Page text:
Software is eating the world. It is also the only sector that has a significant lack of transparency regarding its supply chain. Yes, for smartphones and end-user devices there has been some progress, notably by Apple and others to create transparency. But what about digital infrastructure, including cloud, and data centers that power the majority of today’s applications? Most software applications today do not pay attention to their supply chain - it just works. Even environmentalists and climate change start-ups have yet to acknowledge this issue.
For more than a decade software developers have been working in an abstract infrastructure away, which slows down development and is not as enjoyable as solving interesting problems by building applications. But as Moore’s Law is continually decelerating — meaning we don’t have access to faster servers and chips until every two years — the result is more software = more infrastructure. A significant barrier is that nobody can agree on the dimensions of that infrastructure, a great example being the lack of transparency.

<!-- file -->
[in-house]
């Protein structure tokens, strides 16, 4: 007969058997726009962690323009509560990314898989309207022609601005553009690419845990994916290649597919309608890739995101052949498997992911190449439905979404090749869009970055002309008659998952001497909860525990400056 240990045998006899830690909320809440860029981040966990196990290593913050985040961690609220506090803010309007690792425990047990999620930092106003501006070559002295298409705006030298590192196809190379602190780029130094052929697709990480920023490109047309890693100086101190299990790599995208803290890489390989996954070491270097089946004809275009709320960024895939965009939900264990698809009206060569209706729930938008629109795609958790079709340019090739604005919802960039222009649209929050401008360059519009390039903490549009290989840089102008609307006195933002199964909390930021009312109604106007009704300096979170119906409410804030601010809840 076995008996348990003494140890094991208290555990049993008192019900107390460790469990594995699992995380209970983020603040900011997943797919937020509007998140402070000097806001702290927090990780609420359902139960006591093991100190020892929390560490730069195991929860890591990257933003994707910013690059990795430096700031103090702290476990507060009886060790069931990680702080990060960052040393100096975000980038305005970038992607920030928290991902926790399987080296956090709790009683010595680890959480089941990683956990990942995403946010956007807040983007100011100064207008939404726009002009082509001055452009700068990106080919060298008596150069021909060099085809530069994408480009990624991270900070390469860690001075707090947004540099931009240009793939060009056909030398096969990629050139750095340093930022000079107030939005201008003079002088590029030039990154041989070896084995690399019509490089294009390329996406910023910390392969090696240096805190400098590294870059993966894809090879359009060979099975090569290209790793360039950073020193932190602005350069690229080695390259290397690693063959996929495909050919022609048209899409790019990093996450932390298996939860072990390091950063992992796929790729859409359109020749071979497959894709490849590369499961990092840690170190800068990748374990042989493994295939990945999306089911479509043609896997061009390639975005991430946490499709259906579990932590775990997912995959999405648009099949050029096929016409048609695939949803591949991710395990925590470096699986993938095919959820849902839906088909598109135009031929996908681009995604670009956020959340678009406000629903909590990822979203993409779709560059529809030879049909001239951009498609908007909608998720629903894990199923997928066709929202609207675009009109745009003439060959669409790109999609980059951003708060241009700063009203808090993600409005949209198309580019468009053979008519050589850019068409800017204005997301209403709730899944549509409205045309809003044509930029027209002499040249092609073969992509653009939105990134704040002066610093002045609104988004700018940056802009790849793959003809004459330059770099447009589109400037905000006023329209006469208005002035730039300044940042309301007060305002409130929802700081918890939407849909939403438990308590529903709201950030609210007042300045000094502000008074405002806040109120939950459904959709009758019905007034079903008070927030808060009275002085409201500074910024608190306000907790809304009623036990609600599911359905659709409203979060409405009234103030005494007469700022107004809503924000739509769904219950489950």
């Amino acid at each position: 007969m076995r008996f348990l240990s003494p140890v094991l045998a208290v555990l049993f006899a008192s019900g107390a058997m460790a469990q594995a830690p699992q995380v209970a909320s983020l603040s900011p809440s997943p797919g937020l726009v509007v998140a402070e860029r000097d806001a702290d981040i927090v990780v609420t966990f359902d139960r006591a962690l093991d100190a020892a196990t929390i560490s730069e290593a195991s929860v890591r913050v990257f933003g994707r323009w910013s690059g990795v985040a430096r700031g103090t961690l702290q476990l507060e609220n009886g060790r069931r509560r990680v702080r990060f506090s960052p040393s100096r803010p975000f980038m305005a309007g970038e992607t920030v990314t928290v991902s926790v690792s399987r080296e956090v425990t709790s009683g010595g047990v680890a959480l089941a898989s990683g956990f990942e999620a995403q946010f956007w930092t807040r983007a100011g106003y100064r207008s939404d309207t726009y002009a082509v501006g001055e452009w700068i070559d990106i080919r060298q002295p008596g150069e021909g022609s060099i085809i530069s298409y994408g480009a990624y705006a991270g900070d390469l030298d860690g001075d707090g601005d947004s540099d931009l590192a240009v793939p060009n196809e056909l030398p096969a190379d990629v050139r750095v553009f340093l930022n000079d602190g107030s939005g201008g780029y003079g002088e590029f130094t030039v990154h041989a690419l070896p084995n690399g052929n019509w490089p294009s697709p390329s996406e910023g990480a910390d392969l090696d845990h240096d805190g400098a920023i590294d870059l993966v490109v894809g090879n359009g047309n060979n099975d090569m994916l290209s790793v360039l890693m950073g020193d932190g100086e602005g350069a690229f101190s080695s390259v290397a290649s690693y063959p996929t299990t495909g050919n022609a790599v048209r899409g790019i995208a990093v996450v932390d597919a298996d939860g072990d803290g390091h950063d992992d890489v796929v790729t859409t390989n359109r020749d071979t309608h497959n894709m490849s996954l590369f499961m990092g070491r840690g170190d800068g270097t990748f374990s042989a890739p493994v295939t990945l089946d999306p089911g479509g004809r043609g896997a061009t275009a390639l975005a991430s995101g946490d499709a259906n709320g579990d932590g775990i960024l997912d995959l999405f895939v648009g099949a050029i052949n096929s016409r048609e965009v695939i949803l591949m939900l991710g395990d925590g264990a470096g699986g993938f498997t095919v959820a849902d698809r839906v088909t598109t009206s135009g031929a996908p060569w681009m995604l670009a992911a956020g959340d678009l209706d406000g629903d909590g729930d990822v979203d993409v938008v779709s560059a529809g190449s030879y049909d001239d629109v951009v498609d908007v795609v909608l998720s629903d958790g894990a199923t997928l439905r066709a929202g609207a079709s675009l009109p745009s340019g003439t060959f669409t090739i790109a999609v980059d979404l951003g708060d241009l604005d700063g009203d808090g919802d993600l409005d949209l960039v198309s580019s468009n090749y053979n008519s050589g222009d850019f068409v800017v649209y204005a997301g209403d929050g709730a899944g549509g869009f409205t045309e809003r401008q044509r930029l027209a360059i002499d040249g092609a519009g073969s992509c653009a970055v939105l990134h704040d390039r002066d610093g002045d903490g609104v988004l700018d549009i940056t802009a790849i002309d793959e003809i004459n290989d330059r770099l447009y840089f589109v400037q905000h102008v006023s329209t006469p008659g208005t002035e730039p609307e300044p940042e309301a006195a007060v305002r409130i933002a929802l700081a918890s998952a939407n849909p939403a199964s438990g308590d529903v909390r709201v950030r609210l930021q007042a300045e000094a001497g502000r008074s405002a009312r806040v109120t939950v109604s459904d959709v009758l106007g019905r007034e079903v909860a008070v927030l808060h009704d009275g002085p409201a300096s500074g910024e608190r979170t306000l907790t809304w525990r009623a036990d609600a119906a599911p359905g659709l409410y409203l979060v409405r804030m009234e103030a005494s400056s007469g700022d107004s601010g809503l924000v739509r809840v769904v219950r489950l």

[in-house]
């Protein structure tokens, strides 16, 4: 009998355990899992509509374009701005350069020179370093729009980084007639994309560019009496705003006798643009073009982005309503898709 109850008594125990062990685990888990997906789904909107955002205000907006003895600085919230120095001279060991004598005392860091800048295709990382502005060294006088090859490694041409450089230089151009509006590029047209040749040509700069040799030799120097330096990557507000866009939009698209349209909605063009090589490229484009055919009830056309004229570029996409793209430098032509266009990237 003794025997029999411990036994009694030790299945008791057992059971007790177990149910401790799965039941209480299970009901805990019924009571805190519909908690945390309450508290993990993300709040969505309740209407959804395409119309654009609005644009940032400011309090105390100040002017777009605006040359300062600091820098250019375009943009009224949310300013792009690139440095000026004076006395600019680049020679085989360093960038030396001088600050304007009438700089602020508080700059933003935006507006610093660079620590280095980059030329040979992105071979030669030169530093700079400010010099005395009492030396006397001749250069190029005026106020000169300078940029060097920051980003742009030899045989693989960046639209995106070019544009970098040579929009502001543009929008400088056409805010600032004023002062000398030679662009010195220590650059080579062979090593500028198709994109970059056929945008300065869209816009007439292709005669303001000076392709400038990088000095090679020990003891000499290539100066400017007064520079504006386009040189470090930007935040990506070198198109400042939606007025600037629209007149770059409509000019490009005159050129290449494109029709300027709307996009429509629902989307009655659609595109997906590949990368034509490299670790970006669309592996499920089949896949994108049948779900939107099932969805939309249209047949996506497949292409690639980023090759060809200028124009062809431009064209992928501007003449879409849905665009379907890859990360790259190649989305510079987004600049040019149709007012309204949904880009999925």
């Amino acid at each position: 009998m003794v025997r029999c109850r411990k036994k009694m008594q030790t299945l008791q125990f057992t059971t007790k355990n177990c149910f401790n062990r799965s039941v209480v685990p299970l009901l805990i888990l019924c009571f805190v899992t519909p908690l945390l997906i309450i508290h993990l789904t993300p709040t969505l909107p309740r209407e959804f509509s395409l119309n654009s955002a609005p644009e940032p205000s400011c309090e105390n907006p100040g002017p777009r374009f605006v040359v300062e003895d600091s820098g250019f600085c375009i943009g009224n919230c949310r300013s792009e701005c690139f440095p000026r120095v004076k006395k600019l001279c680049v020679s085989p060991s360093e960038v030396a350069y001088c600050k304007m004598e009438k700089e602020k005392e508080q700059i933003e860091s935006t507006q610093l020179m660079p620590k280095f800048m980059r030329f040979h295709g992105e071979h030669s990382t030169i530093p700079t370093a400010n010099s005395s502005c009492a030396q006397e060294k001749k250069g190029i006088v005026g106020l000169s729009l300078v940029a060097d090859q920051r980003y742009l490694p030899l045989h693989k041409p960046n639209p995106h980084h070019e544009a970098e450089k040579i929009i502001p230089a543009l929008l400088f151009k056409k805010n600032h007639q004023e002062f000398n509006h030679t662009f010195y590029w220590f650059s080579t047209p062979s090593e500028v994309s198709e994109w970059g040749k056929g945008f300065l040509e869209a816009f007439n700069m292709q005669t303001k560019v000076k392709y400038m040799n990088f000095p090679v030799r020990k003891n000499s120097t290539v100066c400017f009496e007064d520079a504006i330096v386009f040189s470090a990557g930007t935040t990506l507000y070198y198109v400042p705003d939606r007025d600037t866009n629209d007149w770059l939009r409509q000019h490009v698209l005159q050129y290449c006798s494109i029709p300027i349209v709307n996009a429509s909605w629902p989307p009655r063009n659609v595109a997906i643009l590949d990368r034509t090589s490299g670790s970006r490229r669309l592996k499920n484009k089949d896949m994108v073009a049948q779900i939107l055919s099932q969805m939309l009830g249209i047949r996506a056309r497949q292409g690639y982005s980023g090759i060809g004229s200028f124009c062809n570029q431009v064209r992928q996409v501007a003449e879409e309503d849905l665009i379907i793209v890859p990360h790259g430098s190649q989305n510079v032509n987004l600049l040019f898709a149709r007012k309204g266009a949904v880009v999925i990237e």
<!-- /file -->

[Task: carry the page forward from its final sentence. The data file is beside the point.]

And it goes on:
To decarbonize software, it needs the ability to measure its own footprint
To decarbonize software, however, and create an environmentally sustainable digital economy, software needs to know its own footprint. This is especially true for server-side applications, which are often imperceptible or only exist in a web browser, with the majority of the computation happening somewhere in a data center, invisible to the user. This requires transparent data made available from all of the suppliers — cloud providers, data center owners and operators, and hardware manufacturers.
Furthermore, to enable software and its developers to make better decisions, this data needs to be available within the infrastructure, meaning that the physical server, virtual machine, or docker container has the ability to inform the developer of current and past emissions, as well as the pollution that was created from the software activity. With no information from the runtime, it becomes difficult to make better decisions, e.g. to delay or skip a computation.